Theresa May's snap General Election could herald the end of Ukip

 
Christian May
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Ukip was a significant force in bringing about last year's referendum (Source: Getty)

Despite an election campaign that is shaping up to be dominated by Brexit, the UK Independence Party is languishing in the polls and seems even less likely than usual to send any MPs to Westminster.

The simple reason for this is that Brexit is no longer their issue: it’s now in the hands of Theresa May and Leave voters increasingly back her to deliver it. All that’s left of UKIP is an authoritarian husk of a party, searching for relevance by proposing to ban the burka.

“No-one has the right to dictate what people should wear,” said top Ukip MEP James Carver before resigning as the party’s foreign affairs spokesman in protest over the policy. It seems the party can’t even launch a policy these days without inflicting injury on itself.

Read more: Former Ukip leader Nigel Farage rules out another election attempt

Douglas Carswell won a by-election under the Ukip banner in Clacton, Essex, but recently severed links with the party and became an independent before announcing he would not be standing for parliament again. With Carswell’s resignation Westminster loses a genuinely thoughtful and independently-minded MP while UKIP loses its only semblance of parliamentary representation.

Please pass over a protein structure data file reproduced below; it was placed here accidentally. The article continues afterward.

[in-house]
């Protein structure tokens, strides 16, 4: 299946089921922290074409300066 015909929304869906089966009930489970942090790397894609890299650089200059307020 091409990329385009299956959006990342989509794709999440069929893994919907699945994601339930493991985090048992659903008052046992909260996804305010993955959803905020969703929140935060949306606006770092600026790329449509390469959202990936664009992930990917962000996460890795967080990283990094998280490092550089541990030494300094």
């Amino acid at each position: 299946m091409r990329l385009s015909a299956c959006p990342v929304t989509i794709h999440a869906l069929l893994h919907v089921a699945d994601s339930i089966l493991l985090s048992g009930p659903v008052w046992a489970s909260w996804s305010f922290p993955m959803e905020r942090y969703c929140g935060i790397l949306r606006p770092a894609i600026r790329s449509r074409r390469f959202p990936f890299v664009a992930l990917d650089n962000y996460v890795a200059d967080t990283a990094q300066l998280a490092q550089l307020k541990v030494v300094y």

The party, which undoubtedly played a major role in bringing about last year’s referendum, is now not much more than a plaything for its former financial backer, Arron Banks – and even he appears to be losing his enthusiasm.

Read more: Former Ukip MP Douglas Carswell is quitting parliament

Banks let it be known he intended to stand in Clacton before announcing that, on reflection, he won’t be. He also criticised the party’s broadside against Islamic practices as a “war on Muslim religion”. If we look at these internal disputes and weaknesses against the backdrop of the current polling position we find a party that resembles a band who used to be big but now struggle to draw a crowd.

They’ll never recreate their hits and the public’s appetite has moved on. The Tory poll surge is not just down to the collapse of the Labour party.

Read more: Former Ukip MP Reckless defects back to the Conservatives

Ukip landed 13 per cent of the 2015 vote in Wales, for example, but now languish on just six per cent as eurosceptics fall in behind May – whose party is on course to take 20 Welsh seats. It seems that for the ‘kippers, the party is over.

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